From Gretchen Wright.
Church is not an easy place for me to be. I grew up in church, or to be more exact; I lived in churches, planted churches, taught in churches, cooked in churches, performed in churches, cleaned in churches, burned out in churches. My parents were conservative, fundamentalist missionaries in Europe who felt called to save the souls of Lutherans and Catholics. I was fluent in the language of church. But church was never a place where I had my breath taken away by God.
I came to realize that the language of church I grew up fluent in, was a tool being used to separate the just-like-me’s from the not-like-me’s. Separating those who were sure they had prayed the right prayer and had the ultimate truth of God, from the rest of us. A linguistic device used to not participate and be present in this world. A language that no longer made sense to me. For many years I worked hard to unlearn the language of church Try explaining your deep-seated beliefs and God without church jargon. It strips meanings to the core. There were years where I tried very hard not to believe in God, but I couldn’t. I tried hard not to be in church, but I couldn’t let it go and it wouldn’t let go of me. Thin spaces kept finding me.
There is a Celtic saying that heaven and earth are separated by only 3 feet, Except in a few places, thin spaces, where the separation lifts and we get a glimpse of the Holy. In thin spaces we get our breath taken away by the God. This concept of a thin space is the best description of what kept me and keeps me connected to God and church. While the Celts mostly applied the term to wild, awe-inspiring places in the natural landscape, let’s just say, for me that is generally not the case! Some of my thin spaces…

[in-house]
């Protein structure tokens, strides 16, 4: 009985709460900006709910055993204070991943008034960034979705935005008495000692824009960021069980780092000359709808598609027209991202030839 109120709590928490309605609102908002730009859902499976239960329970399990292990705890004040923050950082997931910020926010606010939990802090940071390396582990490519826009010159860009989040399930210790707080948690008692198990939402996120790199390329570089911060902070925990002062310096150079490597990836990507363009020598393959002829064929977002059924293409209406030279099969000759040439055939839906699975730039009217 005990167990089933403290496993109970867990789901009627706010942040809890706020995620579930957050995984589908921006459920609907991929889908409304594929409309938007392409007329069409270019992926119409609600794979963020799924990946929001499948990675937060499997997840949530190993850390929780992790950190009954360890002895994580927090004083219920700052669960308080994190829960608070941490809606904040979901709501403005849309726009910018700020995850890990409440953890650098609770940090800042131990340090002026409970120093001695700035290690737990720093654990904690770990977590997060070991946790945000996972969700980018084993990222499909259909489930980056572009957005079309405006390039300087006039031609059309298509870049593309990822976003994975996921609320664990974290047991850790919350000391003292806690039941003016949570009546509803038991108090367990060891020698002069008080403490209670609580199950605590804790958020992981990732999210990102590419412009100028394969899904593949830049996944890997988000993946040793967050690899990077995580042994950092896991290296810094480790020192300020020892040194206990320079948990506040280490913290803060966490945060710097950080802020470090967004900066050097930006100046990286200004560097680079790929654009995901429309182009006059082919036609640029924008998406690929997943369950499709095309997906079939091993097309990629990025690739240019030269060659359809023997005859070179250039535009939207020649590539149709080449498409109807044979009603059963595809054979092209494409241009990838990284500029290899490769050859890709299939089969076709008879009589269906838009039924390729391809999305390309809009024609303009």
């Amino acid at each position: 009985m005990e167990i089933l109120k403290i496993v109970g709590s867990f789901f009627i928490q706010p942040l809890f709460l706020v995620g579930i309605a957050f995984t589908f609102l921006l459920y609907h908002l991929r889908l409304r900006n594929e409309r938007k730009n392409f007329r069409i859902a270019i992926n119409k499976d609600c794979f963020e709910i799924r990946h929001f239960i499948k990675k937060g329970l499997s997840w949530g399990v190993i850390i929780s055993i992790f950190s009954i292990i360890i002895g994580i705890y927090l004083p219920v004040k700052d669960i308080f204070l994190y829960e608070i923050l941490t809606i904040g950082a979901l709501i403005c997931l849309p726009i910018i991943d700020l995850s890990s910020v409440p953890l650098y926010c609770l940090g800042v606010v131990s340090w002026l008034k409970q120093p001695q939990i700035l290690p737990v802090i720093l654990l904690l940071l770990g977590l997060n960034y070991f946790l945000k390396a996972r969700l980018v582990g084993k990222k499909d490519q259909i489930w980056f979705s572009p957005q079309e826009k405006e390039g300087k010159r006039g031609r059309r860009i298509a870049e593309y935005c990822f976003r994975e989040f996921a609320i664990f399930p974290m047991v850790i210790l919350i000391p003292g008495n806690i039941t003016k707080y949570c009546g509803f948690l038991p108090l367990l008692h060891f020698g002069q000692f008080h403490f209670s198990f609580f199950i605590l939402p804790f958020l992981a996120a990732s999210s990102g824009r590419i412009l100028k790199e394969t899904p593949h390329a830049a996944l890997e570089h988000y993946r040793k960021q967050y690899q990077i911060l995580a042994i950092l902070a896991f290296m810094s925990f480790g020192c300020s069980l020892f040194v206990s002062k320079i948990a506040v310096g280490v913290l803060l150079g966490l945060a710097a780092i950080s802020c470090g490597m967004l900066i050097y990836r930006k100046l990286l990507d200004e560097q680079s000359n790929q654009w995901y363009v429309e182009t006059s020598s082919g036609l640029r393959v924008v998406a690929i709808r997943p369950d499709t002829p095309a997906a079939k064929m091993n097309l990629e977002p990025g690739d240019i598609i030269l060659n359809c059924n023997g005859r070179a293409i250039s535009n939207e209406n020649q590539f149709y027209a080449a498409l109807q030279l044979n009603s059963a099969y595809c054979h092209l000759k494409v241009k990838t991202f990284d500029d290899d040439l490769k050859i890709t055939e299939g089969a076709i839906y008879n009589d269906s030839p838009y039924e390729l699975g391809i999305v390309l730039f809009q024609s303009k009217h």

The first time I saw the musical Rent on Broadway.
Watching a person most might describe as mentally ill dance and praise Jesus on 13th street.
Tasting that first apple of the season. (a Rabbi friend of mine says that in her tradition, “Taste and see that the Lord is good” means that there is a holy encounter with the divine in our sense of taste.)
The Johnson House, this stop on the underground railroad that we can see through our windows, that echoes of faith and conviction and pain and joy of those gone before.
The crucifixion diptych by Van der Weyden at the Philadelphia Art Museum.
The Gedechtinisskirche in Berlin, a church bombed in 1943. The remains of the original church still stand, but a new church has been built around it.
The deep resonating calls to prayer that permeate the soundscape of Istanbul
AND more to the point, the people at Germantown Mennonite Church.
Why Church? Coming to church on a Sunday is still a spiritual discipline for me, a purposeful action. (My thin spaces tend to be just about everywhere else.) As an introvert, (and yes I am – but for those who question that – I was trained to ‘act-as-if-extrovert’ for God during my early years!) I suspect that Sunday afternoon naps were created by introverts to recover from mornings spent in community. Yet, I still come to seek that thin space, or my secret room where the unsayable gathers. The poet Donald Hall describes good poetry and art as having this space in them, a secret room, that cannot be described with words, this transcendent experiential space that language is insufficient for. That is my experience of the Holy. Where my breath is taken away is the holy space where God is breathing for me.
As Erasmus paraphrasing the Oracle of Delphi said, “Bidden or not bidden God is present.”